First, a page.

benrothke writes Technology is neutral and amoral. It's the implementers and users who define its use. In Future Crimes: Everything Is Connected, Everyone Is Vulnerable and What We Can Do About It, author Marc Goodman spends nearly 400 pages describing the dark side of technology, and those who use it for nefarious purposes. He provides a fascinating overview of how every major technology can be used to benefit society, and how it can also be exploited by those on the other side. Keep reading for the rest of Ben's review.Technology breeds crime and in the book, Goodman users Crime, Inc. as a metaphor for the many entities and organizations that exist in the dark web and fringes of the Internet. Towards the end of the book, after describing all of the evils that the Internet creates, he suggests creation of a modern day Manhattan Project for cyber security. He writes that a major initiative such as that is what is required to secure the Internet and emerging technologies.
|Future Crimes: Everything Is Connected, Everyone Is Vulnerable and What We Can Do About It|
|summary||In the rush to get everyone wired, they forget to secure it|
As to Crime, Inc., Goodman shows how they use technologies such as distributed computing, satellite communications, crowdsourcing, encrypted channels and other sophisticated mechanisms to carry out their actions. The premise of the book, and it's a compelling one, is that in the rush to wire every classroom, person and organization, we have failed to secure it appropriately.
The books 18 chapters are an easy and fascinating read. Goodman writes in detail about many major technologies trends and how its benefits can be subverted. The book is written for the non-technical reader and Goodman does an admirable job of minimize tech-talk and gibberish.
While the book obsesses on the dark side, it's important to note that Goodman is not an anti-technologist. The goal of the book is to make people aware of what they are clicking on, and how they often give away their personal life when using free mobile applications.
Chapter 6 on the surveillance economy is particularly interesting. While Snowden brought attention to the NSA's wholesale spying, what has gone under the radar is the lucrative surveillance economy that has developed. Goodman writes how firms like Acxion, Epsilon and others are part of the over $150 billion data brokerage industry. Their power is that they correlate information from myriad disparate sources, to create a powerful dossier that marketers are willing to pay for.
The chapter articulately details the unprecedented amounts of data people have shared with third-parties; that once shared, is almost impossible to control. The privacy implications are huge and the problem is only getting worse. Data brokers have no privacy incentives as they make money when they sell data, not when they protect it.
The book is a fascinating read, albeit a bit wordy at times. The book contains so many horror stories and examples of software and hardware gone badly, that the reader can be overwhelmed. Goodman on occasion makes some errors, such as when he writes that a six-terabyte hard drive could hold all of the music ever recorded anywhere in the world throughout history. At times, he overemphasizes things, such as when he writes that one billion users have posted their most intimate details on Facebook. While Facebook recently passed the 1 billion user mark, not every user posts intimate details of their live.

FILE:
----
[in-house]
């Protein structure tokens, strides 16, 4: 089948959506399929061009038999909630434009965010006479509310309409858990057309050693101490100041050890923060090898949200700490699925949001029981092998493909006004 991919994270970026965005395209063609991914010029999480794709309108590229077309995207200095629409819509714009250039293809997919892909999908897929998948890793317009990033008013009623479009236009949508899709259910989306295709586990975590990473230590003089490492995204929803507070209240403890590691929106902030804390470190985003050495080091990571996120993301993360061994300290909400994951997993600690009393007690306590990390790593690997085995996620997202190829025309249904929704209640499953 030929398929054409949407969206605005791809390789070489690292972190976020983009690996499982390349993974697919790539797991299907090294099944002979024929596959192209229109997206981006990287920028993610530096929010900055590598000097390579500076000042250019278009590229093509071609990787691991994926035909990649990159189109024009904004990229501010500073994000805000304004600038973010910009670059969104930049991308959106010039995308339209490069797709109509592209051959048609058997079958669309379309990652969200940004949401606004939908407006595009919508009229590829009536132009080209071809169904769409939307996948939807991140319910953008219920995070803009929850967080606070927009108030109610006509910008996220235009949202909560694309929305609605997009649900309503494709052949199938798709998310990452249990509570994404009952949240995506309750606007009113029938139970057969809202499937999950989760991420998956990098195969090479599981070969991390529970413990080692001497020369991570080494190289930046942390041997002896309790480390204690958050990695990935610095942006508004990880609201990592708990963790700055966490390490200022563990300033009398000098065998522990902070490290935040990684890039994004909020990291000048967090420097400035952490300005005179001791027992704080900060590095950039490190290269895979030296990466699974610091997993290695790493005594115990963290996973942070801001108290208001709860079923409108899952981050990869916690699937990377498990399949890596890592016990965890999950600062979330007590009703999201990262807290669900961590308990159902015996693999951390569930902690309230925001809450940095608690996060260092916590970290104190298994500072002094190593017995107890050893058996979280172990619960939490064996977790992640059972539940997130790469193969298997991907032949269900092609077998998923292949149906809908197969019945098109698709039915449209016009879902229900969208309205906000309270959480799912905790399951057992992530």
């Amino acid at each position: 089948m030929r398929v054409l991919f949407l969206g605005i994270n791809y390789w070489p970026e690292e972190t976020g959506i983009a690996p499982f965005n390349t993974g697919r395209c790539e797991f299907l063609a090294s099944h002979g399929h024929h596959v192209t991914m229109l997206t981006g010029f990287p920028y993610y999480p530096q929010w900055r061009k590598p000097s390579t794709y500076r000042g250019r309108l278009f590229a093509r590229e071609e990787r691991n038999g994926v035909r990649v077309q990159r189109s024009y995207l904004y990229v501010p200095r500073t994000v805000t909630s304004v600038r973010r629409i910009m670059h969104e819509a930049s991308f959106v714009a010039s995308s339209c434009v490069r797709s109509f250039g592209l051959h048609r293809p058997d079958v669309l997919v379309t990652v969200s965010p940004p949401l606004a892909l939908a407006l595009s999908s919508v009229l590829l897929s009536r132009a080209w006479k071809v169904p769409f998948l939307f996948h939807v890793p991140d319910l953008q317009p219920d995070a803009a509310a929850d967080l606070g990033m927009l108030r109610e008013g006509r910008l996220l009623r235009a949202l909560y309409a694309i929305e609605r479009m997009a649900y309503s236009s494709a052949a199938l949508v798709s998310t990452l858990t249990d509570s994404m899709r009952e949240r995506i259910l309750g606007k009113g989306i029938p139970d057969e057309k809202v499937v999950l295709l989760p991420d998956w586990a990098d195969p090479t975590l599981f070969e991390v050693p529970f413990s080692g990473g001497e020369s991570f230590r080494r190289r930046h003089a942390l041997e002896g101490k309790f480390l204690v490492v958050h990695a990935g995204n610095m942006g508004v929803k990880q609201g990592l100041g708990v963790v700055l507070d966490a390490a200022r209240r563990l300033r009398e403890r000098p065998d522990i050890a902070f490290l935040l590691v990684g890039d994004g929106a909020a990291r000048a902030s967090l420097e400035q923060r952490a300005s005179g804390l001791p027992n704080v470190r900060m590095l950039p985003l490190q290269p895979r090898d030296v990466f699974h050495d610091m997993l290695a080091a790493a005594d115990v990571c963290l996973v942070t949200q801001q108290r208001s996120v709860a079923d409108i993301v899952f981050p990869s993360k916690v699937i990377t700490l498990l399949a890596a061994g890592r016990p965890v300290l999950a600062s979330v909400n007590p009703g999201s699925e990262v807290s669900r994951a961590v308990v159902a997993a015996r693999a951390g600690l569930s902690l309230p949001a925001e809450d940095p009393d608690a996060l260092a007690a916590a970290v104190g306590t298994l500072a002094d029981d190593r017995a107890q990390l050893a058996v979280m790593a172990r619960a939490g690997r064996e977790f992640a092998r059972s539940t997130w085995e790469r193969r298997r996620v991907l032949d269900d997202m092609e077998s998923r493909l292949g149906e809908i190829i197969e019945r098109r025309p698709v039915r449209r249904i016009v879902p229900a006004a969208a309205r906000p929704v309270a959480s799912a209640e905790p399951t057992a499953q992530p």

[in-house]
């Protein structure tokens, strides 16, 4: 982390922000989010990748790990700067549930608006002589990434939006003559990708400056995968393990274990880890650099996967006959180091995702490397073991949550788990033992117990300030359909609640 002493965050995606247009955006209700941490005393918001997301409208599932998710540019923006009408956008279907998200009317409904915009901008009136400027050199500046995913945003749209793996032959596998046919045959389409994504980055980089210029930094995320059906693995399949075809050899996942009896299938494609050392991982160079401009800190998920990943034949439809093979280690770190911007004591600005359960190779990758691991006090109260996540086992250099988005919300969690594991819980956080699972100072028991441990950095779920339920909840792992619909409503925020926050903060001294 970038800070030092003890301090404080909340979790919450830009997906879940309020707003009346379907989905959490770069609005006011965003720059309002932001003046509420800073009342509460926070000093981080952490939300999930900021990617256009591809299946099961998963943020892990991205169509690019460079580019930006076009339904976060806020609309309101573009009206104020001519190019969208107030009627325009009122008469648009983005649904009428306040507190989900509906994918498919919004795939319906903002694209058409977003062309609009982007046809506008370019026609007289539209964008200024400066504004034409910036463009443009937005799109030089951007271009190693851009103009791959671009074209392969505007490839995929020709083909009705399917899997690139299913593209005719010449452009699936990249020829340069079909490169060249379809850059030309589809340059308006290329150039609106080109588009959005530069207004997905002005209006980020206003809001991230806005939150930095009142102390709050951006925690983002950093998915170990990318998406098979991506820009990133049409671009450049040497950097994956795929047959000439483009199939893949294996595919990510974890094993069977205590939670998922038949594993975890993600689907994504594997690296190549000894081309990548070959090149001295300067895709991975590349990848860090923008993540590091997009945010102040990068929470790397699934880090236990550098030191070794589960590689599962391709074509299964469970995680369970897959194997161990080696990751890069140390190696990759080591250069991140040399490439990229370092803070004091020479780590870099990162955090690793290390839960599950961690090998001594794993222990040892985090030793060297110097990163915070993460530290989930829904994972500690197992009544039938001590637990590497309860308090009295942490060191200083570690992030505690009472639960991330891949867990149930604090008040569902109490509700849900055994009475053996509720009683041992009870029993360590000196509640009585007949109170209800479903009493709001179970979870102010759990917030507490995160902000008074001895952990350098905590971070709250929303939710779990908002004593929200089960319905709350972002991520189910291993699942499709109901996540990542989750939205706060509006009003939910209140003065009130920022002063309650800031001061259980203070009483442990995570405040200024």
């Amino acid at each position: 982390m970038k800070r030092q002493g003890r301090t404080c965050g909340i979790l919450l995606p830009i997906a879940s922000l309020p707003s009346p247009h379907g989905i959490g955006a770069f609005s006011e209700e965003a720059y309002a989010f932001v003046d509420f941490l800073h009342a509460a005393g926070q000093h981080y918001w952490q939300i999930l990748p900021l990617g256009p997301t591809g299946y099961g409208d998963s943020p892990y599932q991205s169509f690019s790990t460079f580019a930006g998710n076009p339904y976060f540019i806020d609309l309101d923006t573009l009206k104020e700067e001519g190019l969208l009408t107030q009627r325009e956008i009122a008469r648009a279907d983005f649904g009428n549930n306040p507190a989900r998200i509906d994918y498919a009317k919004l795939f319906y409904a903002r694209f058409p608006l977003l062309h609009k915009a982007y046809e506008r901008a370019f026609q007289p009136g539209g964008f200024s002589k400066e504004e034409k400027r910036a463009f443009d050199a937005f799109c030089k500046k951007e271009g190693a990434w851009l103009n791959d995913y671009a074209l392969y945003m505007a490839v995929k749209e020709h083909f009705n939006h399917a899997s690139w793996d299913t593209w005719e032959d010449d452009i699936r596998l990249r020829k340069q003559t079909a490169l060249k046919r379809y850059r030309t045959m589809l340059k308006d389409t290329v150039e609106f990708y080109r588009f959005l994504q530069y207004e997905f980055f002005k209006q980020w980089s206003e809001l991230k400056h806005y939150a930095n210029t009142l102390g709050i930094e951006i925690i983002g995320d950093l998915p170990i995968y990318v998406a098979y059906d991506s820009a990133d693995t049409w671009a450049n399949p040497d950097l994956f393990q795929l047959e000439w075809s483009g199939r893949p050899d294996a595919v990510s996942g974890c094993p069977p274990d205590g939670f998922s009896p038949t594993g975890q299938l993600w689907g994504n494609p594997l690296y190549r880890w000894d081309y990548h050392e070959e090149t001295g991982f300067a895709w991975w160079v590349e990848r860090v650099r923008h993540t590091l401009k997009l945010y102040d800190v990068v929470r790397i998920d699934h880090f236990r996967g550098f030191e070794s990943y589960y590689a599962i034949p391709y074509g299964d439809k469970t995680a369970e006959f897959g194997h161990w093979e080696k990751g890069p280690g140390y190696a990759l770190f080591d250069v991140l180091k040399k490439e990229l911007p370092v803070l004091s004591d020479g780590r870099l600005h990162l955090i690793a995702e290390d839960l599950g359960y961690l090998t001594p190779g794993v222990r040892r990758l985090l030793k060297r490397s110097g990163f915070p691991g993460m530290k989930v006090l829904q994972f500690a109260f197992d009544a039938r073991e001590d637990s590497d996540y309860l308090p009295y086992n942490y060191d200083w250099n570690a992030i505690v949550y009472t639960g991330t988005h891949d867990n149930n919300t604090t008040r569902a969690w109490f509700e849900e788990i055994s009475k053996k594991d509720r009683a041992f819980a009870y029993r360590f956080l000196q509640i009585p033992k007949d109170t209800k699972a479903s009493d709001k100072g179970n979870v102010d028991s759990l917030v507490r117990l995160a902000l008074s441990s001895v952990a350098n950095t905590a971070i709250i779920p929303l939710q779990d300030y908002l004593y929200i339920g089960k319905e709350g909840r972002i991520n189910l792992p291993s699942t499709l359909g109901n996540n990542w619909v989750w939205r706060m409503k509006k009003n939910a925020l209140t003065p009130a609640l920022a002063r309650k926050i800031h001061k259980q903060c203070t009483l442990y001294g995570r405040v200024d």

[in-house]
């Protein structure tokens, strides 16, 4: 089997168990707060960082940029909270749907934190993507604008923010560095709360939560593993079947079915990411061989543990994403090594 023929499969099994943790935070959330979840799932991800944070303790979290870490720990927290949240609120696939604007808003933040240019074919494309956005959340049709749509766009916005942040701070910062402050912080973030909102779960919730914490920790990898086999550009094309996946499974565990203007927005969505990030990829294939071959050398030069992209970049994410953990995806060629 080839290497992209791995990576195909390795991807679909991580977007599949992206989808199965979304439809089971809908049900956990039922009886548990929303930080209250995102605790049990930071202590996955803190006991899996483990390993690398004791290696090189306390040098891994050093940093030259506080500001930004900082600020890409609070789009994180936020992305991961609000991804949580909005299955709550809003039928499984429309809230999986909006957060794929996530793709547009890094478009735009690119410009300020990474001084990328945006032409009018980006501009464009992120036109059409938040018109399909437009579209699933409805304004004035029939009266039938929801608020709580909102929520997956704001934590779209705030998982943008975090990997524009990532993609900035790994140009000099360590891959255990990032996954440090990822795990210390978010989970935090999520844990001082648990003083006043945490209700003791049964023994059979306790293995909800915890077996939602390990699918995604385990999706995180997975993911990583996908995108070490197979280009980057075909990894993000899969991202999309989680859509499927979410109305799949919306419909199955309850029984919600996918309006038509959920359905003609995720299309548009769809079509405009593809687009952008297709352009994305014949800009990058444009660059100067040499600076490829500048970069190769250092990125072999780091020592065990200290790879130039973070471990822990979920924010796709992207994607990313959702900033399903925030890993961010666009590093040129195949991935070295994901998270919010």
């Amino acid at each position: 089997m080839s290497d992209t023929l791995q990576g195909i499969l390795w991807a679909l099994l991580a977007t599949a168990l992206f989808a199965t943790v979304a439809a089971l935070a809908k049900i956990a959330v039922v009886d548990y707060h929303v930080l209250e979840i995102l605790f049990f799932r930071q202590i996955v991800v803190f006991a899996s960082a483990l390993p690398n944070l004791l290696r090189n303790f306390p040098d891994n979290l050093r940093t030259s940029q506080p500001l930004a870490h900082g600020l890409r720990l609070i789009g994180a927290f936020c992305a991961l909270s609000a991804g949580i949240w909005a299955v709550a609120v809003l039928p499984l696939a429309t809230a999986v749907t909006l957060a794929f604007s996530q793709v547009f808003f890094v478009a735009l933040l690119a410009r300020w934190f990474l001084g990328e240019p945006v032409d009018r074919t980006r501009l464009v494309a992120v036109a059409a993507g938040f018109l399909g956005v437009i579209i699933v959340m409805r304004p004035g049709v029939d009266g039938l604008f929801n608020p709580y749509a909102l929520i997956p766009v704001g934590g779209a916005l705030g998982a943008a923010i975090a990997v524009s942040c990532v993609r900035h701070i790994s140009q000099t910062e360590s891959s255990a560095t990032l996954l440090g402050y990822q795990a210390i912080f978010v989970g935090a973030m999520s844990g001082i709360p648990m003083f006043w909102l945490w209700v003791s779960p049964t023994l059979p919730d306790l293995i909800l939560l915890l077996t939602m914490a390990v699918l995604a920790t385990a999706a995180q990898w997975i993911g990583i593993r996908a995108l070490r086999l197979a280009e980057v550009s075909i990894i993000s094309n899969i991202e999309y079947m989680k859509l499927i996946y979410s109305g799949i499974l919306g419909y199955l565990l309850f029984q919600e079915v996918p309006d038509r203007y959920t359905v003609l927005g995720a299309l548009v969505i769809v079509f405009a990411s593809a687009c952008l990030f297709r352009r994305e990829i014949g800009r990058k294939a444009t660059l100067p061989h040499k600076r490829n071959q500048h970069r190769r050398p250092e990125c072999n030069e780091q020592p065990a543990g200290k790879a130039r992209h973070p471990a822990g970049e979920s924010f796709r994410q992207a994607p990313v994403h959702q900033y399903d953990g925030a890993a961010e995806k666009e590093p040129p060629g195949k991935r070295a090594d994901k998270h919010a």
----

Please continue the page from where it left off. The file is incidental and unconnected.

The book provides a superb overview of the security implications of the Internet of Things (IoT). Goodman details how the IoT can be used to create intelligent systems and networks that can detect and shutdown adversaries. But to secure the IoT will require an effort akin to the Manhattan Project. With that, Goodman advocates that the government fund a digital Manhattan Project, getting the best and brightest minds in the information security space together, to create a framework to better secure the Internet.
The problem is as he notes, that Washington simply does not see the need nor can they comprehend the urgency of the situation. It's only the government that can ostensibly get the private and public sectors together to work in concert, but that is unlikely to happen anytime soon. Which only serves to exacerbate an already tenuous information security problem.
An additional issue the book grapples with, it that the while government wants its citizens to be secure and touts the importance of personal privacy, it simultaneously spies on them. Also, providers such as Google and Facebook provide free services, at the cost of turning the user into a data customer. It's not just the criminals and terrorists the book warns about, rather government and free data collection services.
While the book paints an overly depressing picture of what the future holds for personal privacy, Goodman closes the book with his UPDATE protocol. He writes that while the worst is yet to come and that it's getting more and more difficult to gain control you're your personal data and metadata; there are six steps you can do. Goodman claims that these 6 steps can prevent 85% of digital attacks. The UPDATE steps are: Update frequently, Passwords, Download from safe sites only, Administrator accounts used with care, Turn off computers and Encrypt data.
Much of the problem is that people are clueless to what is going on. They use free services not knowing their data and personal privacy is what they are giving away. Finally, users don't know what good security looks like. The book is a valiant attempt to show users that while they think they are using the Internet in a pristine environment, it is simply a cesspool of malware, scammers and miscreants. Future Crimes: Everything Is Connected, Everyone Is Vulnerable and What We Can Do About It is a great wake-up call. Let just hope everyone wakes up and read it.
Reviewed by Ben Rothke.
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